See also[edit]


  1. ^ von Bomhard, Dr. A. S., The Egyptian Calendar a Work for Eternity, London 1999, page 51
  2. ^ Sarah Symons, A Star’s Year: The Annual Cycle in the Ancient Egyptian Sky - University of Leicester
  3. ^ Neugebauer, Otto (1983) [1955]. "The Egyptian "Decans"". Astronomy and History: Selected Essays. New York: Springer. pp. 205–209. doi:10.1007/978-1-4612-5559-8. ISBN 978-0-387-90844-1.  Neugebauer, Otto (1969) [1957]. The Exact Sciences in Antiquity (2 ed.). Dover Publications. pp. 81–88. ISBN 978-0-486-22332-2. 
  4. ^ see for example, RUELLE, C. E., Hermès Trismégiste, Le livre sacré sur les décans. Texte, variantes et traduction française, Revue de philologie, de littérature et d'histoire anciennes, n.s.:32:4 (1908:oct.) p .247
  5. ^ Julius Firmicus Maternus, Matheseos IV/22.
  6. ^ a b c d e f g h i j Dekane und Dekansterbilder by Wilhelm Gundel, pub. J.J. Augustin, Glückstadt und Hamburg, 1936, p.77-81
  7. ^ a b Gundel, p. 406-408
  8. ^ Gundel, p.223-225
  9. ^ "The Indian Iconography of the Decans and Horâs" by David Pingree, Journal of the Warburg and Courtauld Institutes, vol. 26, no. 3/4 (1963), p. 223-254
  10. ^ a b Gundel, p. 217-221
  11. ^ a b "Bukkyō tenbugaku-senseijutsu no zuzō gakuteki junmen: sanjū rokkin to Dekan" by Yano Michio, Dōshisha daigaku rikō kenkyū hōkoku, 48, no 4 (2008), 1-6.
  12. ^ Gundel, p.49-62
  13. ^ The Testament of Solomon, translated by Frederick Cornwallis Conybeare, Jewish Quarterly Review, October, 1898. Ed. Joseph Peterson, 1997, Esoteric Archives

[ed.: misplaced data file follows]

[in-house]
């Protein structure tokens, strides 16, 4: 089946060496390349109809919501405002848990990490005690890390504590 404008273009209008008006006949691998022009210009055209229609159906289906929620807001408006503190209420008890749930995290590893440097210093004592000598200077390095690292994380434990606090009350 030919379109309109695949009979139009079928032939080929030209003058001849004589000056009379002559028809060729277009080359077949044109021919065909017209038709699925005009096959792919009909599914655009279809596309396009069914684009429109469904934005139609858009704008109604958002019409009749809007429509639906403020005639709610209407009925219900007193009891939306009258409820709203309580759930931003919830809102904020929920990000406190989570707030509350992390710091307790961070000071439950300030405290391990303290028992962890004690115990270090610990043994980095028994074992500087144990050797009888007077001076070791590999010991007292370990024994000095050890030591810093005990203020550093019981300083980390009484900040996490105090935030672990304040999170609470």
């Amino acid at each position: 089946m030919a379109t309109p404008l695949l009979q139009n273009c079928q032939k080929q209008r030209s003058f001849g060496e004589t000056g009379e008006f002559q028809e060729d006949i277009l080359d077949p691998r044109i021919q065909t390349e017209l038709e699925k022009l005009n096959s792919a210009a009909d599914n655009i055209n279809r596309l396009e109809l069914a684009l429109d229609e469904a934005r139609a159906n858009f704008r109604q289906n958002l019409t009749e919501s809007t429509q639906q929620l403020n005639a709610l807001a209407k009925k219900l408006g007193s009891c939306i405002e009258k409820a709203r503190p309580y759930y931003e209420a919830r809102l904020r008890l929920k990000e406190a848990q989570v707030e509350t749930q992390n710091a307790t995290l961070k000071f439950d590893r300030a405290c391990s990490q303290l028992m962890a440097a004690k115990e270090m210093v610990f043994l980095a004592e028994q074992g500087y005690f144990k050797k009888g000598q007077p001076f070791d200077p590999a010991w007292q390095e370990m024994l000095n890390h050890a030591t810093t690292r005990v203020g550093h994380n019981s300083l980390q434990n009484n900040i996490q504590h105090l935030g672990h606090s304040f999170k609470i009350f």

14. ^ "Hermès Trismégiste: Le Livré Sacre sur les Décans: Texte, variantes et traduction française" by C.E. Ruelle, Revue de Philologie October 1908, p.247-277
  15. ^ a b Gundel, p.374-383
  16. ^ "Hermes Trismegistus: Liber Hermetis, Book I" trans. Robert Zoller, ed. Robert Hand, p.iii-12
  17. ^ Gundel, p.353-354
  18. ^ a b 三十六禽 (Thirty-Six Animals) in the Buddhist Dictionary hosted by Buddhistdoor International
  19. ^ The gibbon in China: an essay in Chinese animal lore by Robert van Gulik, Brill Publishers, 1967, p.31
  20. ^ a b c Bencao Gangmu: Compendium of Materia Medica, tr. Luo Xiwen, Foreign Languages Press, 2003, p.4124
  21. ^ William Lilly, Christian Astrology (London, 1647), pp. 104, 105.
  22. ^ Monier Williams Sanskrit Dictionary
  23. ^ Pingree, David (1963). "The Indian Iconography of the Decans and Horas". Journal of the Warburg and Courtauld Institutes 26 (3/4): 223–254. doi:10.2307/750493 – via JSTOR. (registration required (help)). 

Further reading[edit]

  • Symons, Sarah (2014). "Egyptian “Star Clocks”". In Ruggles, Clive L.N. Handbook of Archaeoastronomy and Ethnoastronomy. New York: Springer. pp. 1495–1500. ISBN 978-1-4614-6140-1. 
  • van der Waerden, B. L. (January 1949). "Babylonian Astronomy. II. The Thirty-Six Stars". Journal of Near Eastern Studies 8 (1): 6–26 – via JSTOR. (registration required (help)). The property of the Chaldean Decans that one of them rose every ten days made them fit to be assimilated to the Egyptian decans. This assimilation was performed in the decan lists of Hellenistic astrology. 

External links[edit]

Original courtesy of Wikipedia: http://en.wikipedia.org/wiki/Decans — Please support Wikipedia.